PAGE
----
Rating: 9/10

No. 33 Max Verstappen
Position: 5th
Highest Grid Position: 2nd
Highest Race Position: 1st

If there was anybody who somehow questioned the talent this young man has before this year, then they have almost certainly been quietened now. It is clear that Verstappen is still far from being the complete package – his qualifying performances are occasionally patchy and his defensive driving continues to be questionable, but the skill and judgement shown this year is on another level. If he can control his aggression, and find a bit more consistency in qualifying, then there is no limit to what he will achieve in the future. The way he made Ricciardo look average in the rain at Interlagos was mind-blowing, and his Abu Dhabi recovery was spectacular.

Rating: 8/10

Ferrari

Ferrari

No. 5 Sebastian Vettel
Position: 4th
Highest Grid Position: 3rd
Highest Race Position: 2nd

A solid podium at Monza and a strong recovery from last to fifth at Singapore aside, the second half of Sebastian Vettel’s season was relatively poor for a four-time champion. The frustration is clearly showing both in and out of the car from both Vettel and Ferrari and it is clear to see just from his driving, as well as his radio rants. Ironically the first to fall foul of the “Verstappen Chop” and carelessly taking himself out at Malaysia were highly uncharacteristic manoeuvres from Vettel. To add, he was often anonymous in qualifying, which is very rare to see from the German. He has been warned – he needs to earn his place at Ferrari for 2018 and beyond.

Rating: 7.5/10

No. 7 Kimi Raikkonen
Position: 6th
Highest Grid Position: 3rd
Highest Race Position: 2nd

After two dismal seasons at Ferrari following his successful Lotus stint, things have finally started to click back into place for the popular Finn, and started delivering the sort of performances he delivered in his championship year. Like his team mate, a win eluded him in 2016, but there were times he was often quicker than a frustrated Vettel. He was running well at Texas before he suffered a wheel problem, and was unfortunate to be one of many victims to aquaplane at Interlagos in the treacherous conditions. Across the season, he has still been beaten by Vettel, but he looks a lot stronger than he did in the previous few seasons.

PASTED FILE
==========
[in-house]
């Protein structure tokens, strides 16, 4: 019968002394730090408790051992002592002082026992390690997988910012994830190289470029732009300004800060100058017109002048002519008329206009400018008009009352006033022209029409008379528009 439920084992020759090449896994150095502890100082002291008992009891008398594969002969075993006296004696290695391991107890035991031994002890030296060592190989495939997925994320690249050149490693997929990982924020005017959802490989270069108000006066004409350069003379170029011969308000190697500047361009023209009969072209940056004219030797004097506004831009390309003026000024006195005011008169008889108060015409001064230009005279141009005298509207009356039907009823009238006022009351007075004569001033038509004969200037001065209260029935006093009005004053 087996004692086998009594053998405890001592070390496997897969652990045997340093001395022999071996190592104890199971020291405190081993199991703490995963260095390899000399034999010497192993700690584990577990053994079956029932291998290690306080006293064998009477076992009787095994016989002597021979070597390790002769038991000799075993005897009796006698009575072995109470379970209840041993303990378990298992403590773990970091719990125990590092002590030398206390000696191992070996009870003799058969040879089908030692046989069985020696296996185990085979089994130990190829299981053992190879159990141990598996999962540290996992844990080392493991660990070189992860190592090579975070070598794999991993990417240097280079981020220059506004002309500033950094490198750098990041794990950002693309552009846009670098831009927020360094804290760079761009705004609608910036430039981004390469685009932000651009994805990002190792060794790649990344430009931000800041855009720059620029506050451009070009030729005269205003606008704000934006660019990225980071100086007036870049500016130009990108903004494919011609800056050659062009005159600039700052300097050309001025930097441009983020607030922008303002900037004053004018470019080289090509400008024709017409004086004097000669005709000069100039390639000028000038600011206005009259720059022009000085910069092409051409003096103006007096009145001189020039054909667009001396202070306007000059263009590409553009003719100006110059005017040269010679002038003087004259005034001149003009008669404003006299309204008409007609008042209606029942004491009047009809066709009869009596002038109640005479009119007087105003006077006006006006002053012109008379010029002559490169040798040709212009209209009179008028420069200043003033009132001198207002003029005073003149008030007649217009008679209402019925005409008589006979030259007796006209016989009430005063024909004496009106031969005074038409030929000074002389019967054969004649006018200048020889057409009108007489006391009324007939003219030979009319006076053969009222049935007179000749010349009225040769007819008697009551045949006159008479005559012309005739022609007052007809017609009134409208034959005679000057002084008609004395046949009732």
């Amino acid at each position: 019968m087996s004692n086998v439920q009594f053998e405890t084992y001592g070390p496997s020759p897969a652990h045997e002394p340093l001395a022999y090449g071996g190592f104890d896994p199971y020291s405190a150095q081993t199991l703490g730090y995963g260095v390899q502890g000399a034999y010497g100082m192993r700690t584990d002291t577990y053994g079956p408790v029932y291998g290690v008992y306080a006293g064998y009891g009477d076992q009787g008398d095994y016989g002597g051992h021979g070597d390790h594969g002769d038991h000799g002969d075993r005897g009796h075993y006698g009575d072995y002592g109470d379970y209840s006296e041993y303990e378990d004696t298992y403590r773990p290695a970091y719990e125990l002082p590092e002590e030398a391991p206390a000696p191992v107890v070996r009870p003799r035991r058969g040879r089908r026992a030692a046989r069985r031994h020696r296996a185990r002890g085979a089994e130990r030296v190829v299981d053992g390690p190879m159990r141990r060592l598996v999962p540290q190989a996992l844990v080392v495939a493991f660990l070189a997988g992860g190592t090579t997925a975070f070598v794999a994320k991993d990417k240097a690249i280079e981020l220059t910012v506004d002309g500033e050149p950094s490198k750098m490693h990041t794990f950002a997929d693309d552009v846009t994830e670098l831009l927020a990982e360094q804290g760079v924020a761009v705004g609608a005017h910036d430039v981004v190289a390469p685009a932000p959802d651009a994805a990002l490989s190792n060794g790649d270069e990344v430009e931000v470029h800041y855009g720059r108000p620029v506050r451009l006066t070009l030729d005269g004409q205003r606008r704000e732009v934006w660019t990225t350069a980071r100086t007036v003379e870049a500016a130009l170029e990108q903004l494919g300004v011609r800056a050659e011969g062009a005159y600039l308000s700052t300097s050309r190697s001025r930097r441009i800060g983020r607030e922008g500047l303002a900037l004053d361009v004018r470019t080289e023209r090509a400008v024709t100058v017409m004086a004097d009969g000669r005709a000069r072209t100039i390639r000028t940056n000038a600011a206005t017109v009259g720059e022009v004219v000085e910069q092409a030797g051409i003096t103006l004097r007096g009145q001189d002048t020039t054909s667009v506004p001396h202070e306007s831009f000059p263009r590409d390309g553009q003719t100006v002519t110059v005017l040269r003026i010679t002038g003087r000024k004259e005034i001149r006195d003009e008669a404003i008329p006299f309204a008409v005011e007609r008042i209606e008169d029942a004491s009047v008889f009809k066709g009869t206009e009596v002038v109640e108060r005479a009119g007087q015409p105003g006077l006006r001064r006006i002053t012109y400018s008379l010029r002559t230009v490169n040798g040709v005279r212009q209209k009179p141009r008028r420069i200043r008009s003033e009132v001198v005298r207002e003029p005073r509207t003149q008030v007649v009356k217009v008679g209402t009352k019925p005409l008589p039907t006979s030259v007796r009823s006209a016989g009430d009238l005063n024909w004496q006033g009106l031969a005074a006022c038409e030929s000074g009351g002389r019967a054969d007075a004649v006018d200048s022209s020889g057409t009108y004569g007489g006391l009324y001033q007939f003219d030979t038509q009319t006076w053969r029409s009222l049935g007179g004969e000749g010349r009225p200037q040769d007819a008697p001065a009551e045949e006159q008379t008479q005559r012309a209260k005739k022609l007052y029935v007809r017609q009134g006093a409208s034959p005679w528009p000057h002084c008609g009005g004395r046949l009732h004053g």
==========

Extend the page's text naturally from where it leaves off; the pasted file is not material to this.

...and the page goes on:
Rating: 7/10

Force India-Mercedes

Force India

No. 11 Sergio Perez
Position: 7th
Highest Grid Position: 5th
Highest Race Position: 3rd

2015 was the season where Perez showed a massive amount of improvement in terms of delivering consistent results, and 2016 was the season where Perez would deliver his strongest season yet. Best of the rest in the championship only behind Mercedes, Ferrari and Red Bull drivers, and he did this by consistently scoring good points. He used improved qualifying form as a platform to help achieve such strong race finishes. He did not add to his podium tally in the second half of the year, but his strong season will surely put him on the wishlist of some bigger teams for 2018 potentially.

Rating: 8/10

No. 27 Nico Hulkenberg
Position: 9th
Highest Grid Position: 2nd
Highest Race Position: 4th

The most experienced driver without a podium continues to wonder where things have gone so wrong for him. Nico Hulkenberg has somewhat become stagnant in his time at Force India, and whilst he still performs to a very high standard, he has been beaten by a team mate for the first time since his rookie campaign. He had a very good shot at having a podium finish at Interlagos before a puncture hampered his chances (he still finished a more than credible seventh) and he finished fourth at Spa. First lap collisions did not help Hulkenberg at all, and he will be looking for a fresh start at Renault in 2017.

Rating: 7/10

Williams-Mercedes

Williams

No. 19 Felipe Massa
Position: 11th
Highest Grid Position: 4th
Highest Race Position: 5th